Let’s Talk About Hope!
Let’s Talk About Hope!
Author: Shiri Ben-Arzi, PMC
Hope is a word that comes up a lot in my coaching practice. I hear it though questions “do you think there is still hope?”, statements “I need to find a way to have more hope”, worries “I don’t want to set my self up for failure through false hope” and beliefs “I won’t make it if I don’t have enough hope”.
For healthy people, hope is a wide and universal concept that holds the energy of moving forward to a better, higher, optimistic outcome/future.
For people living with health/medical challenges, hope can be a fluid and changing concept:
hope that there was a mistake in the diagnosis,
hope for a miracle cure,
hope for better test results,
hope the insurance will cover the treatment,
hope for a day with less pain and suffering,
hope to be able to lead a more normal life,
hope to be there for a loved one for their wedding/graduation…
For healthcare practitioners and caregivers, hope is a resource as well as a wish for themselves and their patients.
Many times I am asked, “how can we talk about hope when there is no cure?”
I always answer the same way: “ask the person you are caring for what does hope mean to him/her right now and be willing to be ok with an answer that is different from yours.
Once you can hold that space with empathy and love I can start teaching you Medical Coaching communication skills.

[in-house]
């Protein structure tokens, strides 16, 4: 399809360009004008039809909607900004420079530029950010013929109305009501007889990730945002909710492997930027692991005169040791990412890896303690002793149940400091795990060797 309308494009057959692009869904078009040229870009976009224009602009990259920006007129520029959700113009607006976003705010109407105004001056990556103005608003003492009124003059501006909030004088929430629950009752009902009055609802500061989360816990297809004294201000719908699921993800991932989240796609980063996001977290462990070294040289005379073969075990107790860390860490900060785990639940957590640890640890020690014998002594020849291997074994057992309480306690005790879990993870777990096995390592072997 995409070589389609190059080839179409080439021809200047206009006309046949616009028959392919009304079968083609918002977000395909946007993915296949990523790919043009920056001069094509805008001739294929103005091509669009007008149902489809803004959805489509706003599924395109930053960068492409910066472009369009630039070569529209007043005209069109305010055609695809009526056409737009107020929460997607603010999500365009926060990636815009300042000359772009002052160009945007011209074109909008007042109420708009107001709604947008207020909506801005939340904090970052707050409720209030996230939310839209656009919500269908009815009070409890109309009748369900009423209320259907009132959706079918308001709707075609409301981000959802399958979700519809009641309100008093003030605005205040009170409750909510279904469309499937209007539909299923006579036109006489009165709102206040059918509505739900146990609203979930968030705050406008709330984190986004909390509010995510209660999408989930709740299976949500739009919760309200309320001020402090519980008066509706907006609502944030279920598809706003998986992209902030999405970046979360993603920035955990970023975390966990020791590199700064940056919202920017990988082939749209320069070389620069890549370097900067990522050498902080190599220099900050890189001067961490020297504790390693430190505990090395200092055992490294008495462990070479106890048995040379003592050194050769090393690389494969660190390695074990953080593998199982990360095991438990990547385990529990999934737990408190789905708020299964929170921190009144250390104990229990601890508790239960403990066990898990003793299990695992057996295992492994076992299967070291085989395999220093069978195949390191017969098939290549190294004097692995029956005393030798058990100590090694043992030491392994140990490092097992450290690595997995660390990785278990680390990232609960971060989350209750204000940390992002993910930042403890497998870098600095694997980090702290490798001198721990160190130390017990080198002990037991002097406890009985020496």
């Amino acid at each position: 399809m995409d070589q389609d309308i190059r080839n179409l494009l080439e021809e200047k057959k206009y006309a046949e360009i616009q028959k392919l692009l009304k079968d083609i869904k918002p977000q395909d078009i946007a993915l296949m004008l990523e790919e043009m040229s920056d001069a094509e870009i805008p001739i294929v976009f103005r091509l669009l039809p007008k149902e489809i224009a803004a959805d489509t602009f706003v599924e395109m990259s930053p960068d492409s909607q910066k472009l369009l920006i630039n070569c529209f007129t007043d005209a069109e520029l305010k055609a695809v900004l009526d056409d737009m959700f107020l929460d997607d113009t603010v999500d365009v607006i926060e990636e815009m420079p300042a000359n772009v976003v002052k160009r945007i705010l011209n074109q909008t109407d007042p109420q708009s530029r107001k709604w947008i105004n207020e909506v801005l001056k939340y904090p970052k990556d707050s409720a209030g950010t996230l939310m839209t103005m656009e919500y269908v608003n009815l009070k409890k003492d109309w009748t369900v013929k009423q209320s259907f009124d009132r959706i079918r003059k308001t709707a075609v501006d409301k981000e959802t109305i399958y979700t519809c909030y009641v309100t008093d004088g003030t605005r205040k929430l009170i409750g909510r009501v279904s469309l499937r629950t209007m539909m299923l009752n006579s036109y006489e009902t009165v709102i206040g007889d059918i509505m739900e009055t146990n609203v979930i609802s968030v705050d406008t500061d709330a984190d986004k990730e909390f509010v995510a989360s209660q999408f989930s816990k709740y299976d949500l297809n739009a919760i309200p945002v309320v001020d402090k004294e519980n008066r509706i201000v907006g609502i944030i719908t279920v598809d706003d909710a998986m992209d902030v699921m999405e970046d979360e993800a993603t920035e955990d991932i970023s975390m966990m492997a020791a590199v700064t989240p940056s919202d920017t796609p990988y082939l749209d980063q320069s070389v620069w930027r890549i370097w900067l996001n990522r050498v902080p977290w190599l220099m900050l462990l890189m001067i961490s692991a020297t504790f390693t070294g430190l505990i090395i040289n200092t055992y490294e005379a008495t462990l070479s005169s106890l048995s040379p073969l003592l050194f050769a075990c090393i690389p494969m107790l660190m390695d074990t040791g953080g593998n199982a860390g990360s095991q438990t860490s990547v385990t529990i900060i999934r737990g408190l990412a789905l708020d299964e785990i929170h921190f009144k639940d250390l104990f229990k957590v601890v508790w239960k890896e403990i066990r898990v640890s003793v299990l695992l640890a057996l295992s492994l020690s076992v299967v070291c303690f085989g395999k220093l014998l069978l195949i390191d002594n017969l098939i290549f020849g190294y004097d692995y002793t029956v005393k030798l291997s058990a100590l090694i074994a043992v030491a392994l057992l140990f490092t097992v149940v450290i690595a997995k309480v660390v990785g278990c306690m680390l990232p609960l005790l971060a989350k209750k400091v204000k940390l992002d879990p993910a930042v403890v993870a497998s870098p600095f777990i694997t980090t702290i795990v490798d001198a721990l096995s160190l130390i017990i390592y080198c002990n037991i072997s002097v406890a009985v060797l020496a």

For medical and health coaches, hope is both a coaching skill and a coaching tool.
We model hope through our verbal and body language, use it as a perspective, explore new metaphors for it, reframe it as a resource and anchor it, create embodied experiences of it, and turn it into measurable behaviors.
To be able to create a space for hope we need to be able to hold a space for sadness, frustration, disappointment, and anger.
In the contest of health/medical challenges, these are not “negative emotions” but normal emotional reactions to an abnormal situation.
Hope can be a dynamic concept, and we can have different concepts of hope that serve us through different periods of our lives.
I want to invite you to ask yourself, what does hope mean to me, right now?
What is one hopeful thing that I can do today?
If you found this useful share it with someone else that can benefit from it.
Master Medical Coach
CEO of MCI – the Medical Coaching Institute